Can I Treat My Depression In A Rehab Center?
Many addicts ask the question, can I treat my depression in a rehab center? The reason for this question is that substance abuse is rarely just a matter of physical addiction. Yes, the physical urges to use drugs need to be treated from the start. However, there are psychological reasons why people start to use drugs.
Substance abuse often begins as a means of escape or distraction. When suffering from depression, life as normal can start to feel unbearable. In order to numb the pain or feel better, many people turn to alcohol and drugs. Eventually, they no longer know how to cope without the substances.
Addiction treatment without treating the underlying depression is unlikely to succeed. This is why the best rehab centers take a dual-diagnosis approach, treating addiction and other mental illnesses at the same time.
But is a rehab center really the best place to treat your depression? Is it better to go to a psychiatric facility that focuses on mood disorders?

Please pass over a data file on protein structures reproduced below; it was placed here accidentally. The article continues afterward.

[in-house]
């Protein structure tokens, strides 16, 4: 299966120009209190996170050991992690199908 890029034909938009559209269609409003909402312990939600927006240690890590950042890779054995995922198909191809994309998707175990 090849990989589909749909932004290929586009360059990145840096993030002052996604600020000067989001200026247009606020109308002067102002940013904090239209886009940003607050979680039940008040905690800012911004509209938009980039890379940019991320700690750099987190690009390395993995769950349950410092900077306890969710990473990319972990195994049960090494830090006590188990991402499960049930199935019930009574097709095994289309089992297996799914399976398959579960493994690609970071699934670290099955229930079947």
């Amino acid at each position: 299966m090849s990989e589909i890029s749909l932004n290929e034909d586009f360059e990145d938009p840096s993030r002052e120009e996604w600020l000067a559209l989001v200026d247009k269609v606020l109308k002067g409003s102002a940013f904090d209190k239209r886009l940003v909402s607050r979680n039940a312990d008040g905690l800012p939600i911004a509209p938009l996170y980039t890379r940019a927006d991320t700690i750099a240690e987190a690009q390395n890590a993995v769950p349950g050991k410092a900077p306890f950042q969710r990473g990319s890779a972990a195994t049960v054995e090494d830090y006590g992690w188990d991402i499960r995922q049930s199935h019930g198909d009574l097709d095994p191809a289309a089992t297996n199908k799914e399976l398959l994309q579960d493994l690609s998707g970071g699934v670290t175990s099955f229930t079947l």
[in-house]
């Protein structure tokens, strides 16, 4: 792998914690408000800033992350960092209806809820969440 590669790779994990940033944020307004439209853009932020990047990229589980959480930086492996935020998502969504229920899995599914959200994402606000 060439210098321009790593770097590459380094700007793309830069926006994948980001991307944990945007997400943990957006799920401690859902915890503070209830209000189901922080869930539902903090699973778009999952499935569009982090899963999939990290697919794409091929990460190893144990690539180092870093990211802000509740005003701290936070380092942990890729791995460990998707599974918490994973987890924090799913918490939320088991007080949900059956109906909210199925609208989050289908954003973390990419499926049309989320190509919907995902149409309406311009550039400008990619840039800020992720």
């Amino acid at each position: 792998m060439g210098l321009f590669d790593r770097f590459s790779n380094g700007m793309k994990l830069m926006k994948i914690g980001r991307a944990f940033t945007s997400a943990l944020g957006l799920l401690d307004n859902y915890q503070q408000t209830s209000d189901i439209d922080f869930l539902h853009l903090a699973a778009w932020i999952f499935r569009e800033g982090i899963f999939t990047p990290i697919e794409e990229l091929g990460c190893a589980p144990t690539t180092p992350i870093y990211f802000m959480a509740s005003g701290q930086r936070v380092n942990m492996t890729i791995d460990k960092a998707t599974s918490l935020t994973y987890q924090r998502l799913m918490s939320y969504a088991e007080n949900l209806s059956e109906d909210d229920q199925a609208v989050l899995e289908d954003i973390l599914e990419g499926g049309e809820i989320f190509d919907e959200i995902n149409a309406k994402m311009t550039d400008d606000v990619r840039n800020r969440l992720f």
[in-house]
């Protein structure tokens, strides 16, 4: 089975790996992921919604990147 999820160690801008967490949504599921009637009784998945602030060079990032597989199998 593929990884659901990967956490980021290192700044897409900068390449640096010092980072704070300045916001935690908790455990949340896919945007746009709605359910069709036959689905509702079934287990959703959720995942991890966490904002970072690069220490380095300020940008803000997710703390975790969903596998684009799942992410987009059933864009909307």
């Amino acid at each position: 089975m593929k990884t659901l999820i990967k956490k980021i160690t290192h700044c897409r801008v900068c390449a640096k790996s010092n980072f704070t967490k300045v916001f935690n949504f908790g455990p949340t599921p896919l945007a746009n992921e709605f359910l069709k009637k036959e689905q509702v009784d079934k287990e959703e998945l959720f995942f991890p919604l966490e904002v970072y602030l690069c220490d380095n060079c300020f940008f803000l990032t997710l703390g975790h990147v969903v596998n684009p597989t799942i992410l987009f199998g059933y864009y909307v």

Here’s what you need to know.
The rehab approach to depression
It might seem counterintuitive that you would get better depression treatment in an addiction facility. However, the reality is that in rehab, you are getting treatment that is better suited to you. This is because depression is not some secondary symptom.
Many recovering addicts suffer from depression, whether or not their depression was the trigger for their addiction. Rehab facilities are therefore treating depression on a day-to-day basis. It is not something they only occasionally come across, but part of the primary problem they are designed to solve.
Depression in a rehab center is treated in a similar way to addiction itself. The individual needs to learn skills to manage strong emotions without substances or superficial distractions. These skills include different types of therapy, the use of non-addictive medication, and mindfulness.
Other kinds of psychiatric facilities may be well-suited to treating depression, but they are not focused on addiction. They therefore do not take into account the specific challenges recovering addicts face.
While someone who is not battling addiction may be able to return to their old life more easily, recovering addicts need to learn to deal with triggers that may cause them to use drugs. They need to learn how to change their relationships with people who enable them, and to break off relationships that are only destructive.
Dual-diagnosis treatment is therefore the perfect solution for recovering addicts. Both addiction and depression need to be treated in parallel, otherwise one can derail the other.